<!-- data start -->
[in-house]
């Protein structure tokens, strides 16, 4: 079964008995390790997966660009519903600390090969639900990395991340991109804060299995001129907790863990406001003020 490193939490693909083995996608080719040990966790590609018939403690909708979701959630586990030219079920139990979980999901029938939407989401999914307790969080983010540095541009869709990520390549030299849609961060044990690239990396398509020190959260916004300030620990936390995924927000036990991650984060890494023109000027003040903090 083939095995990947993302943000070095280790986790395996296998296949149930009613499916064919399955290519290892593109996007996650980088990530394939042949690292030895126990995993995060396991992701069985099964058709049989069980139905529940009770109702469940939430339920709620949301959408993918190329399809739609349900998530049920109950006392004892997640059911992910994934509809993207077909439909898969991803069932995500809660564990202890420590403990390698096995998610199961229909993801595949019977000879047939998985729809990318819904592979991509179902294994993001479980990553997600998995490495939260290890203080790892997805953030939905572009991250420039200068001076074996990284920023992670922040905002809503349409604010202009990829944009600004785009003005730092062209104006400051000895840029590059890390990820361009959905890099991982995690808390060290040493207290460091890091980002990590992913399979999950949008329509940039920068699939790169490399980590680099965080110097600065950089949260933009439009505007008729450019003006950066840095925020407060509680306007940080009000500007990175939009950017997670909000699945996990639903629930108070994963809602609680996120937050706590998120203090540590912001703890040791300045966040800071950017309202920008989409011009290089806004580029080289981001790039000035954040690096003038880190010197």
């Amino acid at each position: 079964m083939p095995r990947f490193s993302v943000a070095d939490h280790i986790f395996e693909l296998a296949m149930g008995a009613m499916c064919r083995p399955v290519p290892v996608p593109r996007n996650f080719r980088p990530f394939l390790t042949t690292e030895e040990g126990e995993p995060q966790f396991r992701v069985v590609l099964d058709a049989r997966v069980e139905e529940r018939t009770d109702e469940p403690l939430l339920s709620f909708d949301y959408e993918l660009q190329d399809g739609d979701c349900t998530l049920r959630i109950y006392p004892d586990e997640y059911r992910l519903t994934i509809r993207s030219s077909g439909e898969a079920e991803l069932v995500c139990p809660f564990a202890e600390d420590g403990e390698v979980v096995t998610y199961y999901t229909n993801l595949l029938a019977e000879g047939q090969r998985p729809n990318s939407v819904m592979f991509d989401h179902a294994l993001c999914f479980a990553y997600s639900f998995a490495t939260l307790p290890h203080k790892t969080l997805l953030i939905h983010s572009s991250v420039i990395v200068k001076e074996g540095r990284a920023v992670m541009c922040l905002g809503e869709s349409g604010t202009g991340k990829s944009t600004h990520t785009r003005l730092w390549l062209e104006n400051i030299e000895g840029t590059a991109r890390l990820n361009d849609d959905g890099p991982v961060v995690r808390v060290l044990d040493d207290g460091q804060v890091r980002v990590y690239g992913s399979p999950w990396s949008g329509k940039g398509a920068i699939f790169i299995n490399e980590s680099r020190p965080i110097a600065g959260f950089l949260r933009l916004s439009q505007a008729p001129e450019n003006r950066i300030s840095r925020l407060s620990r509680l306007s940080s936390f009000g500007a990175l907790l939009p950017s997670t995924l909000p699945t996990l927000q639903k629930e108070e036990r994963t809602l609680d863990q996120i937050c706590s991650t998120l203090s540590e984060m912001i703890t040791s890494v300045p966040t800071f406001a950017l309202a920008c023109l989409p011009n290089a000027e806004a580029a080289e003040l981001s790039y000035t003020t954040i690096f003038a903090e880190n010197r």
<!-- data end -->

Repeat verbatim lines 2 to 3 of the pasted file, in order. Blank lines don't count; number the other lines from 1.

């Protein structure tokens, strides 16, 4: 079964008995390790997966660009519903600390090969639900990395991340991109804060299995001129907790863990406001003020 490193939490693909083995996608080719040990966790590609018939403690909708979701959630586990030219079920139990979980999901029938939407989401999914307790969080983010540095541009869709990520390549030299849609961060044990690239990396398509020190959260916004300030620990936390995924927000036990991650984060890494023109000027003040903090 083939095995990947993302943000070095280790986790395996296998296949149930009613499916064919399955290519290892593109996007996650980088990530394939042949690292030895126990995993995060396991992701069985099964058709049989069980139905529940009770109702469940939430339920709620949301959408993918190329399809739609349900998530049920109950006392004892997640059911992910994934509809993207077909439909898969991803069932995500809660564990202890420590403990390698096995998610199961229909993801595949019977000879047939998985729809990318819904592979991509179902294994993001479980990553997600998995490495939260290890203080790892997805953030939905572009991250420039200068001076074996990284920023992670922040905002809503349409604010202009990829944009600004785009003005730092062209104006400051000895840029590059890390990820361009959905890099991982995690808390060290040493207290460091890091980002990590992913399979999950949008329509940039920068699939790169490399980590680099965080110097600065950089949260933009439009505007008729450019003006950066840095925020407060509680306007940080009000500007990175939009950017997670909000699945996990639903629930108070994963809602609680996120937050706590998120203090540590912001703890040791300045966040800071950017309202920008989409011009290089806004580029080289981001790039000035954040690096003038880190010197």
């Amino acid at each position: 079964m083939p095995r990947f490193s993302v943000a070095d939490h280790i986790f395996e693909l296998a296949m149930g008995a009613m499916c064919r083995p399955v290519p290892v996608p593109r996007n996650f080719r980088p990530f394939l390790t042949t690292e030895e040990g126990e995993p995060q966790f396991r992701v069985v590609l099964d058709a049989r997966v069980e139905e529940r018939t009770d109702e469940p403690l939430l339920s709620f909708d949301y959408e993918l660009q190329d399809g739609d979701c349900t998530l049920r959630i109950y006392p004892d586990e997640y059911r992910l519903t994934i509809r993207s030219s077909g439909e898969a079920e991803l069932v995500c139990p809660f564990a202890e600390d420590g403990e390698v979980v096995t998610y199961y999901t229909n993801l595949l029938a019977e000879g047939q090969r998985p729809n990318s939407v819904m592979f991509d989401h179902a294994l993001c999914f479980a990553y997600s639900f998995a490495t939260l307790p290890h203080k790892t969080l997805l953030i939905h983010s572009s991250v420039i990395v200068k001076e074996g540095r990284a920023v992670m541009c922040l905002g809503e869709s349409g604010t202009g991340k990829s944009t600004h990520t785009r003005l730092w390549l062209e104006n400051i030299e000895g840029t590059a991109r890390l990820n361009d849609d959905g890099p991982v961060v995690r808390v060290l044990d040493d207290g460091q804060v890091r980002v990590y690239g992913s399979p999950w990396s949008g329509k940039g398509a920068i699939f790169i299995n490399e980590s680099r020190p965080i110097a600065g959260f950089l949260r933009l916004s439009q505007a008729p001129e450019n003006r950066i300030s840095r925020l407060s620990r509680l306007s940080s936390f009000g500007a990175l907790l939009p950017s997670t995924l909000p699945t996990l927000q639903k629930e108070e036990r994963t809602l609680d863990q996120i937050c706590s991650t998120l203090s540590e984060m912001i703890t040791s890494v300045p966040t800071f406001a950017l309202a920008c023109l989409p011009n290089a000027e806004a580029a080289e003040l981001s790039y000035t003020t954040i690096f003038a903090e880190n010197r």